Honoring your voice
We learn so much from the world around us.
As children, our family and friends give us a sense of what is right or wrong, what is okay, what is cool or not. Reflecting back on my upbringing, I was often in settings where my voice was silenced. Growing up it was clear that voices, in particular POC or female identified voices, held no value. It was clear that we had all internalized this message because it resonated throughout my life.
A popular term I will always remember hearing is “Calladita te vez mas bonita” which translates to “ you look prettier when you are quiet”.
Words and phrases such as dramatic, exaggerating, doing too much, loud, rude, and the list goes on, were used to discourage the use of my voice. All of these terms and messages received were internalized and caused me to silence myself and think twice before I spoke up.
Little did I know that my voice was disrupting what we took in as truth, it made others uncomfortable.
Now, you may be wondering why those messages even impacted the way I used my voice and my actions.
Well, the answer is complex and to simplify I will say, we are human.
There are so many systemic structures that silence us at all times and as humans, we internalize those beliefs. These messages are then passed on through our interactions.
Throughout my life, I silenced myself. There were times where I could have spoken up but did not and reflecting on those times, it was because of my upbringing and my internalized messages. It was not until Graduate School that silencing my voice began to have physical manifestations.
Discomfort manifested in different ways: Aching back, pain in my shoulders, beating heart, headaches, frustration, sleepless nights, etc.
It was my beating heart, the pit in my stomach, the non stop heat emitting from me that made me realize, “you need to say something”. Every time I spoke up, the words and feelings poured out effortlessly. I was no longer carrying the heaviness of silence.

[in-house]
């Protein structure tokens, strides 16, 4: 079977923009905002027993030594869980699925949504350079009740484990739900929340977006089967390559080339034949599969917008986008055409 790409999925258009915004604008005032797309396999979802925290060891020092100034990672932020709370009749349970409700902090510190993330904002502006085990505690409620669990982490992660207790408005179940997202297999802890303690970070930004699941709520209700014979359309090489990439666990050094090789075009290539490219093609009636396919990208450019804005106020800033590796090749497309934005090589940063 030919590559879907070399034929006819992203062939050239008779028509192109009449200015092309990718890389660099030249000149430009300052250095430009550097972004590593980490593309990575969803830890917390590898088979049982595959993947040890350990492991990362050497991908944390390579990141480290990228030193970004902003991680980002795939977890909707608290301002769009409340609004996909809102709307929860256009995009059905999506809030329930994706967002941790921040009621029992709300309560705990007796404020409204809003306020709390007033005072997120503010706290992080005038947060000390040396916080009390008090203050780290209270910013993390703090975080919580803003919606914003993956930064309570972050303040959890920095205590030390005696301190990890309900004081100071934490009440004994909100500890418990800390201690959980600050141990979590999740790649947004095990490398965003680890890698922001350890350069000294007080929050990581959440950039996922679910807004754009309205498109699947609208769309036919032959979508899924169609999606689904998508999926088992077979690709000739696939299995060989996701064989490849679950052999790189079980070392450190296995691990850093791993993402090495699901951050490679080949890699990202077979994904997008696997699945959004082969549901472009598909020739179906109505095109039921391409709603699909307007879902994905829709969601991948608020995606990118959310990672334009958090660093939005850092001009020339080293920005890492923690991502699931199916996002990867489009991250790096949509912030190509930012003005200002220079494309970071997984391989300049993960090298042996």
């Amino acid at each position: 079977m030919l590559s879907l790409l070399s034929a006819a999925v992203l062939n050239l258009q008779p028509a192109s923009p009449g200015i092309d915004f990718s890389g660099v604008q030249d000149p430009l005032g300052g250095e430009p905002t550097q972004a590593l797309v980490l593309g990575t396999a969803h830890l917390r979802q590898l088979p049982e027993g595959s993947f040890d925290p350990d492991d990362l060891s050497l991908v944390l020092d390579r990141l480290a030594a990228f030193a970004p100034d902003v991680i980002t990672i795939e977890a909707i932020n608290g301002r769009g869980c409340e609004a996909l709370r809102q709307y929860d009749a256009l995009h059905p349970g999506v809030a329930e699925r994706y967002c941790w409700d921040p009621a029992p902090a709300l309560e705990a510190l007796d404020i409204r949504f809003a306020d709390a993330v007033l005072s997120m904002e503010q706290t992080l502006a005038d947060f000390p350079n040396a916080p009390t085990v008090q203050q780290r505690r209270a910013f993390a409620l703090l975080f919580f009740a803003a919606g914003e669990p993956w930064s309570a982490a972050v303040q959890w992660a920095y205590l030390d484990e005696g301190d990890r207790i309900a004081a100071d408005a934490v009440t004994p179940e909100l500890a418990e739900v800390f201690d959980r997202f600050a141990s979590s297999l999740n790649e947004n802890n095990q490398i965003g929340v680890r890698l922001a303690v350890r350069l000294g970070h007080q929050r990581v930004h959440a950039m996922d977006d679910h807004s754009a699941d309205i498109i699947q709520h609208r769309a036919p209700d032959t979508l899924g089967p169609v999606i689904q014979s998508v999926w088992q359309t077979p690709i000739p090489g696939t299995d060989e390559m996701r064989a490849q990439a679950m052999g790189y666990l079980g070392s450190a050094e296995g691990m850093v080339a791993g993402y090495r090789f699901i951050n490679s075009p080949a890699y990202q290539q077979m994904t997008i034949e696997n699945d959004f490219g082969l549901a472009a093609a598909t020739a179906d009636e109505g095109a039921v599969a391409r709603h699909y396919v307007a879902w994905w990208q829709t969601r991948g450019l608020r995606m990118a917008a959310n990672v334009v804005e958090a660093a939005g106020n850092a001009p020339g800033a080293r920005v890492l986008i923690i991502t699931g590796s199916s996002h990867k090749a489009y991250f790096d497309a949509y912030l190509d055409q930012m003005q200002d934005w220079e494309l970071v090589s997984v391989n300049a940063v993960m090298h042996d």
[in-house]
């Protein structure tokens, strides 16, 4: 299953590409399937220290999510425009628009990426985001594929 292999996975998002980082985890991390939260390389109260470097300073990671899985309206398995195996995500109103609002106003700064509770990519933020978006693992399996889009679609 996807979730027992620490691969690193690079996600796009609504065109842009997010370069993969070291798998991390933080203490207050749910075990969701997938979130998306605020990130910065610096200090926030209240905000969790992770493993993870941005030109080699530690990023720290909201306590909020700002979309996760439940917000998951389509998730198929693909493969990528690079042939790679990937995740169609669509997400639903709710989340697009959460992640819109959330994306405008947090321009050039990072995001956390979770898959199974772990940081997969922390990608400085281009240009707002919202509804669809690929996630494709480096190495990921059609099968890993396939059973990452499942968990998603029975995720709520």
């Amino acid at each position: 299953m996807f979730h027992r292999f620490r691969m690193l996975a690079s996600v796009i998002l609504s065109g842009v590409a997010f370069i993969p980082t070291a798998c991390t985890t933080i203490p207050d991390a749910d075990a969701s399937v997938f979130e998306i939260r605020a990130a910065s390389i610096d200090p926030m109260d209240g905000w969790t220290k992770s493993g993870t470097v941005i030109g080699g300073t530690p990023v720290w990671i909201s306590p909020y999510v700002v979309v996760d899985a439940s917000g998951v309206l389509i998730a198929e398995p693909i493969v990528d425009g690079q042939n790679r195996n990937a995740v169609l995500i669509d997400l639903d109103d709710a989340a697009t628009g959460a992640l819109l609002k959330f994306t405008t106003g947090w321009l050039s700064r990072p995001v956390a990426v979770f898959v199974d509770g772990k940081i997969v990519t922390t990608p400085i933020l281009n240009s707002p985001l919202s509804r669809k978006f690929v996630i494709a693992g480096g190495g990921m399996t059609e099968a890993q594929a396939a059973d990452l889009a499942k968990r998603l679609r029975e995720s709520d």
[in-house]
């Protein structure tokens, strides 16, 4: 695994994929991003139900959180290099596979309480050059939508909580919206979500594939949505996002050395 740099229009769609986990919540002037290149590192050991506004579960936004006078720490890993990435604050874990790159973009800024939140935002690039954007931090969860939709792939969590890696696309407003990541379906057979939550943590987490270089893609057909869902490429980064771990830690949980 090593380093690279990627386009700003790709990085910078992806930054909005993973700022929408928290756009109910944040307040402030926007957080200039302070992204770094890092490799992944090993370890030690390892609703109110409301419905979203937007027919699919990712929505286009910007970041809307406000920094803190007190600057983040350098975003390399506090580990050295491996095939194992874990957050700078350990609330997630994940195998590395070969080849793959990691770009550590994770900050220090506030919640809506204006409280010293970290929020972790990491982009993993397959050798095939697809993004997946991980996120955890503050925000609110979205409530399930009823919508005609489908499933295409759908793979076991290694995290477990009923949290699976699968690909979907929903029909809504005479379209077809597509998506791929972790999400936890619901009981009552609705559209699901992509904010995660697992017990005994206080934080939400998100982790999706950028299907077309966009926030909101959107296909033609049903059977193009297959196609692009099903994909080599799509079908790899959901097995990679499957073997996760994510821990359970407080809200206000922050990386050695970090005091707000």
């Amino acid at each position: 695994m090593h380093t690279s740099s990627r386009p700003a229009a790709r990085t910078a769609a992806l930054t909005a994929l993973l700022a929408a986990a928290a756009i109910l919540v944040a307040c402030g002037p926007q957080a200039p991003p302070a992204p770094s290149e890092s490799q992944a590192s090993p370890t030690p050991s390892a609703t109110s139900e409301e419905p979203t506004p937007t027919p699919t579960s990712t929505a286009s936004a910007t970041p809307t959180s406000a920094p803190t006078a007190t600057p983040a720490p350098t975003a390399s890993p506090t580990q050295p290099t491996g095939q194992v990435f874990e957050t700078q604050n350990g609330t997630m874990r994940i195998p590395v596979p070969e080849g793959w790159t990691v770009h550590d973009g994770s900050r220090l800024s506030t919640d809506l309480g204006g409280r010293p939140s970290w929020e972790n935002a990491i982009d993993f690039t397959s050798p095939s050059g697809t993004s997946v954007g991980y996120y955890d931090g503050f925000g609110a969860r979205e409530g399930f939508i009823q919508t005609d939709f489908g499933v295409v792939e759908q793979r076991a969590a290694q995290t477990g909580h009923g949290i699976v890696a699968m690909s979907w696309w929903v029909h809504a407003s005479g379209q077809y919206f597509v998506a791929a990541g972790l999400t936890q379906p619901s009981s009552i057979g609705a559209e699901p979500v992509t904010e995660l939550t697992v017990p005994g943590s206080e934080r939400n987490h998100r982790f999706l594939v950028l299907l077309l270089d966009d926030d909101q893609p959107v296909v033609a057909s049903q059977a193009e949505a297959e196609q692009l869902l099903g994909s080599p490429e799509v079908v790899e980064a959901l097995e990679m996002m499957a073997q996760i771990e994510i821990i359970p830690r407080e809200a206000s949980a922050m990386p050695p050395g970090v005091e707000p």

BMike has an amazing shirt that I love which boldly states, “I am my ancestors wildest dreams”. Every time I speak up, I embody that phrase. Colonialism and resistance are a huge part of our people’s history. Historically, we were oppressed because of white supremacy. I speak up because my ancestors could have been persecuted for doing so. They speak through me. Resistance against these colonial forces and ideals is also a part of my history. When I speak up and go against white supremacy, I honor that resistance.
I honor my history.
Yes, it is scary, it is terrifying, it is anxiety inducing but it needs to get out of your body. You cannot continue to hold everything in. Every time I feel my heart beat or that physical discomfort, I speak up. I honor my ancestors. I honor their resistance. Every time I speak up, I honor myself.
That heart beating is my ancestors.
Speaking up allows us to regain the voice that was taken from us.
That heart beating is my voice regaining its power after years of external oppression and internalized messages. The internal and external forces telling you to “calm down”, “ not be so loud”, “ not make people uncomfortable”, “not make things awkward” are silenced when you speak up.
Part of my wellness journey has been to listen to my body and honor what it needs. Our bodies tell us what they need, they may be sleep, food, water, and, most importantly, when to speak up.
It can be exhausting and, with time, you will learn what battles to choose.
It is terrifying. It is scary. It is necessary.
Your voice is important. Your ancestors are rooting for you. Your body is asking for you to let it out.
Regain that voice.
Do not hold it in.
Let all of it out.
Honor your history. Honor your voice. Honor yourself.